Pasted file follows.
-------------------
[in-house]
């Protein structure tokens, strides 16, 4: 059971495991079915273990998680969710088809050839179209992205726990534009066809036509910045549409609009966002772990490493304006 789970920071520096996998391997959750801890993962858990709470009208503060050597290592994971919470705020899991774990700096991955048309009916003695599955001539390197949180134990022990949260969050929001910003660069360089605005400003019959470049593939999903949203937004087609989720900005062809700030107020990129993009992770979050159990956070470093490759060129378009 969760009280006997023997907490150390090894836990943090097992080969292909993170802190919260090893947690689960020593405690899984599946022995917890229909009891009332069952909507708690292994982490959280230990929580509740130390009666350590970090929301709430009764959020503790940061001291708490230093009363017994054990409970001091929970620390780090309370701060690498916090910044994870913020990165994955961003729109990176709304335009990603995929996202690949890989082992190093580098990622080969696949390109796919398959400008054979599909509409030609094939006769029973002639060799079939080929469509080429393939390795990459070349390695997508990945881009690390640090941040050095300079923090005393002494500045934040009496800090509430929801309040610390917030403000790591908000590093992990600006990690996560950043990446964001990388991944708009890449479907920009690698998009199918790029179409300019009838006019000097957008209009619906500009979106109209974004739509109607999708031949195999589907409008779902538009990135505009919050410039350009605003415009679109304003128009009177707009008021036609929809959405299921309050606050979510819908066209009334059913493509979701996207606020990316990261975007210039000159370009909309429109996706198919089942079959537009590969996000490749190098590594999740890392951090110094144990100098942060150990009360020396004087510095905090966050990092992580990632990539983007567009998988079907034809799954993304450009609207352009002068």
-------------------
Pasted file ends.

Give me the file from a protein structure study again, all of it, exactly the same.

[in-house]
């Protein structure tokens, strides 16, 4: 059971495991079915273990998680969710088809050839179209992205726990534009066809036509910045549409609009966002772990490493304006 789970920071520096996998391997959750801890993962858990709470009208503060050597290592994971919470705020899991774990700096991955048309009916003695599955001539390197949180134990022990949260969050929001910003660069360089605005400003019959470049593939999903949203937004087609989720900005062809700030107020990129993009992770979050159990956070470093490759060129378009 969760009280006997023997907490150390090894836990943090097992080969292909993170802190919260090893947690689960020593405690899984599946022995917890229909009891009332069952909507708690292994982490959280230990929580509740130390009666350590970090929301709430009764959020503790940061001291708490230093009363017994054990409970001091929970620390780090309370701060690498916090910044994870913020990165994955961003729109990176709304335009990603995929996202690949890989082992190093580098990622080969696949390109796919398959400008054979599909509409030609094939006769029973002639060799079939080929469509080429393939390795990459070349390695997508990945881009690390640090941040050095300079923090005393002494500045934040009496800090509430929801309040610390917030403000790591908000590093992990600006990690996560950043990446964001990388991944708009890449479907920009690698998009199918790029179409300019009838006019000097957008209009619906500009979106109209974004739509109607999708031949195999589907409008779902538009990135505009919050410039350009605003415009679109304003128009009177707009008021036609929809959405299921309050606050979510819908066209009334059913493509979701996207606020990316990261975007210039000159370009909309429109996706198919089942079959537009590969996000490749190098590594999740890392951090110094144990100098942060150990009360020396004087510095905090966050990092992580990632990539983007567009998988079907034809799954993304450009609207352009002068």